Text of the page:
The solution? Making sure your dechlorinator treatments can neutralize both chlorine and chloramine. Newer water conditioners will easily remove both substances, so if you’re unsure which chemical is used to disinfect your tap water, it’s often best to go with a dual-treatment option to be safe. If you want to double check, you can also call your local water treatment company and ask what chemicals they use in their treatment process. Some counties and states will continue to use regular chlorine, but others may have started to adopt the newer chloramine treatment method – only way to know for sure is to ask!

Why is chlorine dangerous to ponds and fish?

Both chlorine and chloramine are deadly to aquatic life, causing burns, stress, and even death.

Chlorine and chloramine are highly reactive substances that easily bind and react with organic compounds. Chlorine in sufficient doses is a highly effective disinfectant, which is why it’s used globally in mains water to destroy bacteria. The problem with this is the chlorine will not be able to distinguish between “good” and “bad” bacteria, and will quickly kill off all types of bacteria in your pond and filter box. Beneficial bacteria which are essential to a ponds biological filtration will also be destroyed by chlorine, which would result in a drop in water quality and a spike in waste substances.

Chlorine and chloramine are also very toxic to aquatic life, with only small doses being needed to cause significant damage and stress to fish. Chlorine will cause burns upon contact, damaging the gills, scales, and breathing tissue of goldfish and koi. It also readily enters the blood stream after it passes through the gills, causing internal burning, stress, and significant pain to the fish.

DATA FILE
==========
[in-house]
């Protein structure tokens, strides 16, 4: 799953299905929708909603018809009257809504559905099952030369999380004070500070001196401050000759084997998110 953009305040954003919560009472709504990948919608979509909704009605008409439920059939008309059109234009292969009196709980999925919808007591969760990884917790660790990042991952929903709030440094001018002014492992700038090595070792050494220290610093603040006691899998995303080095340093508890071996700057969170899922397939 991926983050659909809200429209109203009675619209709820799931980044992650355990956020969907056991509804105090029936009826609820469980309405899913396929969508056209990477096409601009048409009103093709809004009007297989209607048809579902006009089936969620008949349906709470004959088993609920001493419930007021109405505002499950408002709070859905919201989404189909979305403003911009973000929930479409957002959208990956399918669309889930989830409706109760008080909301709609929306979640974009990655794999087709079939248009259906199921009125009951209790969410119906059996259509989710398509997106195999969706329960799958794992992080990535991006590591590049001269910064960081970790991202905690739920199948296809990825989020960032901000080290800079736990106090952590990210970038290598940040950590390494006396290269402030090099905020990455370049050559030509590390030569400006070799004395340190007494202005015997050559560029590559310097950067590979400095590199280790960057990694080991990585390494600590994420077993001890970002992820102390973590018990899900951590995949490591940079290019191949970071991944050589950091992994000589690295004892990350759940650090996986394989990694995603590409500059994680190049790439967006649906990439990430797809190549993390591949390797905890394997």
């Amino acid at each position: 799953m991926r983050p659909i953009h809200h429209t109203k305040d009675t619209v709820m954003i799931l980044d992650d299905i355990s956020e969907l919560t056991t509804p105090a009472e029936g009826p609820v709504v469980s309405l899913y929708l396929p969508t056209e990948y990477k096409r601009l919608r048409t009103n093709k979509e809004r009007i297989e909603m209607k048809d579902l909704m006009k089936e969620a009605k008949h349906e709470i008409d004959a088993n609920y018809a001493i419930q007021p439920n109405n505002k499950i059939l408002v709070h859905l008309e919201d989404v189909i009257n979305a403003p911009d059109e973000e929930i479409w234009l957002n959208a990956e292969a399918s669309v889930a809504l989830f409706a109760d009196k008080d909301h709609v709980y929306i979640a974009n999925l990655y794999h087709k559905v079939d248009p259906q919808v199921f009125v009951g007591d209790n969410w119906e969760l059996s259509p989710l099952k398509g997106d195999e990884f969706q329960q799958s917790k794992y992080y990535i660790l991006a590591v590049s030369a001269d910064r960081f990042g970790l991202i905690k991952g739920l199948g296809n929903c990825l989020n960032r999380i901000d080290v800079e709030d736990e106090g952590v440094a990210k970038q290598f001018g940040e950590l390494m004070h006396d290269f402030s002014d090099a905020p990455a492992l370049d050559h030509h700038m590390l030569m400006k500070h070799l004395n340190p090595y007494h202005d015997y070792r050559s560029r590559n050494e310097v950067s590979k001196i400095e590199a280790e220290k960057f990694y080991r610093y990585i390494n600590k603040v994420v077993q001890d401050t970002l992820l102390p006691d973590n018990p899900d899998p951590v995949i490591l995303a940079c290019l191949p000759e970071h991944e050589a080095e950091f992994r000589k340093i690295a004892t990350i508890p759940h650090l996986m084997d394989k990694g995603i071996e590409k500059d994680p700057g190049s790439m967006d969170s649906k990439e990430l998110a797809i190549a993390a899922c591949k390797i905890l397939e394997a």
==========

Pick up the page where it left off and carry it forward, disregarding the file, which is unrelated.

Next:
How do you measure chlorine? What is the ideal water value?

Ideal chlorine and chloramine values in pond water should be 0.00 PPM (parts per million), or as close to zero as possible. Chlorine has no benefit in a pond and will only cause the death of bacteria and stress to fish, so the maximum amount should always be removed. In reality, it’s not always possible to remove all chlorine, so aiming for around 0.01 PPM is a reasonable goal if you have fish in your pond. If you get a lot of natural evaporation (hot climate) you’ll likely be topping off your water more often, so you need to be more careful about chlorine levels in comparison to someone in a colder climate. New ponds, and ponds which require frequent water changes, both can suffer with high levels of chlorine due to the frequency and volume of tap water being added.